In itself, transport poverty is a significant obstacle to the fulfillment of basic needs. Lack of suitable transportation means cutting off access to decent job opportunities, education, advanced health assistance and basic amenities available to city dwellers. Transport poverty also perpetuates poverty. For example, low mobility opportunities combined with the requirement to own a car gave rise to the phenomenon known as “Forced Car Ownership’ (FCO)”, which describes a situation in which an individual or a group spends a large chunk of the household budget on the purchase and operation of a car despite also reporting financial difficulties (Household car adoption and financial distress in deprived urban communities: A case of forced car ownership?). The underlying problem with FCO is that many people have to secure a mode of transportation to commute to work in an attempt to improve the financial situation and simultaneously bear the burden of spending large amounts of money on the vehicle as motoring costs increase every year.
Transport poverty is a serious concern because it’s existence signals that we are not on the path to achieving equality and sustainability for all. Transportation system and accessibility are referenced as one of the key conditions required for the fulfilment of a wide variety of SDG’s progress milestones (Analysis of the Transport Relevance of Each of the 17 SDGs Report). Social benefits of accessible and convenient transport are explicitly covered by goal number 11- Make cities and human settlements inclusive, safe, resilient and sustainable, through the 11.2 target: By 2030, provide access to safe, affordable, accessible and sustainable transport systems for all, improving road safety, notably by expanding public transport, with special attention to the needs of those in vulnerable situations, women, children, persons with disabilities and older persons (SDG Knowledge Platform).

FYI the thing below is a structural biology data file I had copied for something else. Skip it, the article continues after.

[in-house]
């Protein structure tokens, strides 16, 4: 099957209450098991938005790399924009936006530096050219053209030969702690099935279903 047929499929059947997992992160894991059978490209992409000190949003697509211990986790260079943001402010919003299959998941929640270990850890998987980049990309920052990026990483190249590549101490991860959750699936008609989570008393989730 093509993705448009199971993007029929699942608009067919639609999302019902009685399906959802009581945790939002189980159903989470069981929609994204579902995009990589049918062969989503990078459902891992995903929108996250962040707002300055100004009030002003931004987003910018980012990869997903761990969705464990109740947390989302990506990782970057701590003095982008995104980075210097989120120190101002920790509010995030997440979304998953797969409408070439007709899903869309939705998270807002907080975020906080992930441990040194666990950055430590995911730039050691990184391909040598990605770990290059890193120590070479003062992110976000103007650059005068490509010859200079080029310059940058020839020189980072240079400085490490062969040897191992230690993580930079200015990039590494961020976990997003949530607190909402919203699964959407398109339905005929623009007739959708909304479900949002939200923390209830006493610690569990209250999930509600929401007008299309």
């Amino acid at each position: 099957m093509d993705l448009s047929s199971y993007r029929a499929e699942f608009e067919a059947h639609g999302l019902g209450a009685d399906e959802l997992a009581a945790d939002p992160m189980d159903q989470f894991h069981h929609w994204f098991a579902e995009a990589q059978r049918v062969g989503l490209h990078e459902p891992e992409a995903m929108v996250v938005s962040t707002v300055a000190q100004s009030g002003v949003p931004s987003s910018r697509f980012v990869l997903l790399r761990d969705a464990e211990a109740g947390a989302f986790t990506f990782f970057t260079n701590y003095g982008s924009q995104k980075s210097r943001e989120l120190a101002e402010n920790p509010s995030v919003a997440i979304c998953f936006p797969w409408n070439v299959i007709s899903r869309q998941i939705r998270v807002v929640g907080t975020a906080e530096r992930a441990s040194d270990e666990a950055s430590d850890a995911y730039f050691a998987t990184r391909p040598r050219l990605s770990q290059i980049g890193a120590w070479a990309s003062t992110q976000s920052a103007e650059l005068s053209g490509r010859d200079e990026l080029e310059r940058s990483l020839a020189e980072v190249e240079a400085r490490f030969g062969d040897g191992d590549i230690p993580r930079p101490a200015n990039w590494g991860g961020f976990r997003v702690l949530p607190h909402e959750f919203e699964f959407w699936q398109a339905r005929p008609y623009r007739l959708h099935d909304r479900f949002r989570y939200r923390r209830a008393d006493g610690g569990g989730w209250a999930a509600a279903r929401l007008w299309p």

Transport-related social exclusion is highly individual-specific and takes on different forms as people, particularly the vulnerable groups, struggle to maintain a reasonable quality of life. Women in rural areas are more affected by time-constraints than their city counterparts, while women living in dense urban areas will have their transport decision heavily influenced by the question of safety of their respective neighbourhoods. The elderly or people with disabilities will weigh accessibility and comfort against the number of trips they are forced to make, even if the government waives their bus ticket fees. Further considerations have to be made in terms of income status, which directly influences access to potential mobility solutions, digital savviness or transit access.
When any member of our society cannot rely on an affordable and convenient mode of transportation, we cannot talk about achieving inclusive societies.
Can We Solve the Issue of Transport Poverty?
In the spirit of Impact Hub Vienna, I say: Yes, we can! Transport poverty is not only a social problem, but also a market opportunity for new mobility solutions to reduce time and cost, or even trigger new mobility needs. It’s an avenue of opportunity for innovative transportation startups, which are working on business models that cater to the needs of the most affected disadvantaged groups. The HiReach Startup Lab is an Accelerator Program, which launched in 2019 targeting start-ups, which create mobility solutions for vulnerable groups. It’s part of the EU Project, HiReach. Find out more about the program here.
HiReach reaches its last mile in 2020 and invites you to join the final virtual events, a series of two consecutive weeks appointments during which you will find out more about the startups, as well as the program. Click here to register for the events scheduled for September 2020.